There was a book published in the 1990’s called The Greatest Generation. Within the pages, the author points out the contributions toward defeating the Axis powers put forth by the American troops, the American government, and the folks who had stayed home to do the unseen work of winning the war. Whether the troops were trudging through the heat of northern Africa, island hopping in the Pacific, or eventually fighting their way into Europe, they fought unbelievably hard out of a sense of unity. The men to your left and right were counting on you to stand your little piece of God’s green earth because if you didn’t, they would be put further in jeopardy. No man wanted to think he had allowed his buddy to be killed or injured through cowardice. This unity in purpose did make them a great generation. But the boys who fought in the battle known as Antietam showed that same sense of unity of purpose to each other in a brand of warfare where a hideous death came at a rate seldom seem during the mid-twentieth century.
By September of 1862, our boys in the 7th OVI had seen more of their world than their parents could have ever dreamed of covering. They had marched through the mountains of modern day West Virginia. They had been to the home state of Virginia. The eastern and southern parts of Ohio had felt their footsteps as well. By September, they were in the neutral state of Maryland as a small part of the Army of the Potomac. Our boys from Ravenna had traveled via their brogans (shoes), as well as steamers (river boats), and rail. In their time since Kessler’s Cross Lanes(Part I & Part II), they had fought in (or been in reserve) in the battles of Cotton Hill, Blue’s Gap, Kernstown, Port Republic, Cedar Mountain, Snicker’s Gap, and the Second Bull Run Campaign. Company G had performed bravely in all these things, and by September of 1862, they believed that one more hard fought and won battle would end the rebellion and send them back home to Portage County.
Then comes the Battle of Antietam.
History records the event at Antietam Creek as the bloodiest day in American History. 23,000 troops were killed, wounded, or missing after the batt – a number significantly higher than the losses of the allies on D-Day. The battle in front of the town of Sharpsburg was a tactical draw, though the Confederates retreated two days later. The Union forces declared the battle a Union victory, one so significant that President Lincoln felt it was time to issue the Emancipation Proclamation.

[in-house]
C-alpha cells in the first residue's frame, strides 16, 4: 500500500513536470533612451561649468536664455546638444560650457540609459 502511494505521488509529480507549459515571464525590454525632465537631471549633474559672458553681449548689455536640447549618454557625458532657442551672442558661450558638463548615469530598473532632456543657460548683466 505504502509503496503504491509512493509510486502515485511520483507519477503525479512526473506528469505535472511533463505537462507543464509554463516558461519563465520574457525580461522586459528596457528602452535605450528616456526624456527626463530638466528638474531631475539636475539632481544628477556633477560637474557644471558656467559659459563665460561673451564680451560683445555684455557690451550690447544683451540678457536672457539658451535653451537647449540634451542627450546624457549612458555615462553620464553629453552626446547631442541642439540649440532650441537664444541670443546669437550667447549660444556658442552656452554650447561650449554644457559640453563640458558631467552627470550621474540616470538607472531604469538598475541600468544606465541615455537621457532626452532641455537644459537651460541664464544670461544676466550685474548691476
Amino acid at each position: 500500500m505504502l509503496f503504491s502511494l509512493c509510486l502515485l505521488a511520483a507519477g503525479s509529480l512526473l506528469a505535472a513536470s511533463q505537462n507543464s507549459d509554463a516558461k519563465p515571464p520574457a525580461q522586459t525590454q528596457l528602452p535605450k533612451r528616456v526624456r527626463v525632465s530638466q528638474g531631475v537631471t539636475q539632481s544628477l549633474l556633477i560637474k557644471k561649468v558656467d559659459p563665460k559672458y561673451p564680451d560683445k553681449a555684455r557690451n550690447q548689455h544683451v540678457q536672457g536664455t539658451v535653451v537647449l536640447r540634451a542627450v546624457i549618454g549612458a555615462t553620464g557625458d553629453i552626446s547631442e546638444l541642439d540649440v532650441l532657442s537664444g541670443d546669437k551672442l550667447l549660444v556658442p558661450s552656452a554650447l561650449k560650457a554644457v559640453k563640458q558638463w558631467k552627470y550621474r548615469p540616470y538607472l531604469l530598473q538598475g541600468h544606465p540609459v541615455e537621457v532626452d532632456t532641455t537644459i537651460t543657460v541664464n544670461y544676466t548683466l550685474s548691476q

This then is how history records the battle.
Our boys in the 7th would have been moving as a part of the larger army. They had been on reserve duty during the terrible days of Second Bull Run…not fully feeling the sting of the Union loss of that battle. That’s been only a few weeks ago. No, the 7th had no shame from those days. The roads and paths of Maryland were fairly dry, and the marching had become second nature. In truth, marching, bivouacking, cooking, cleaning your musket…these were the norm for the boys from Ohio. Attending church services on Sunday in camp were the norm. Card playing was the norm. The consumption of alcoholic beverages was the norm. Boredom for our boys was the norm, and anything short of musket fire was seen as a good diversion from the norm.
As the Army of the Potomac came upon Antietam Creek, our boys were positioned on the far north of the line. History records this as the fight for the Dunker Church, but to our boys, the Dunker Church meant nothing. From their position they could see woods and a small road. Ahead of them was another regiment, and a little further on they could barely make out the stalks of a forty-acre cornfield. It was early in the morning on September 17, 1862, and the boys from Ravenna would have known a fight was brewing as the artillery on both sides opened, and the regiment in front of them paced off toward the swaying corn.
They had done this before, but it certainly wasn’t the norm. No human could walk touching the shoulders of the men next to him while carrying his musket at the ready and call it the norm. As the cornfield exploded in battle, the Union forces pushed the Confederate forces back, and to the eyes of the 7th, this would have been seen as a very good thing. But soon afterward, more forces from the south appeared and slammed into the flank of the successful Union regiments. They fell back in haste. Then the order comes, and the 7th goes forward into the cornfield. Suddenly, all is a whirl, the battle is truly upon our boys who push through the field, and then are pushed back by Confederates despite how resolved they are in their duty. In fact, this cornfield changed hands no less than fifteen times on the morning of September 17, and by the time the fighting was through, there was no corn left in the field.
By the afternoon, this part of the battlefield was spent. Both sides had hammered at each other in the woods and cornfield until they were exhausted. Our boys of the 7th held their ground and watched the fighting further along at the sunken road with tired interest. Yet they were acutely aware; if the Confederate line could be broken, the war might be over by night fall.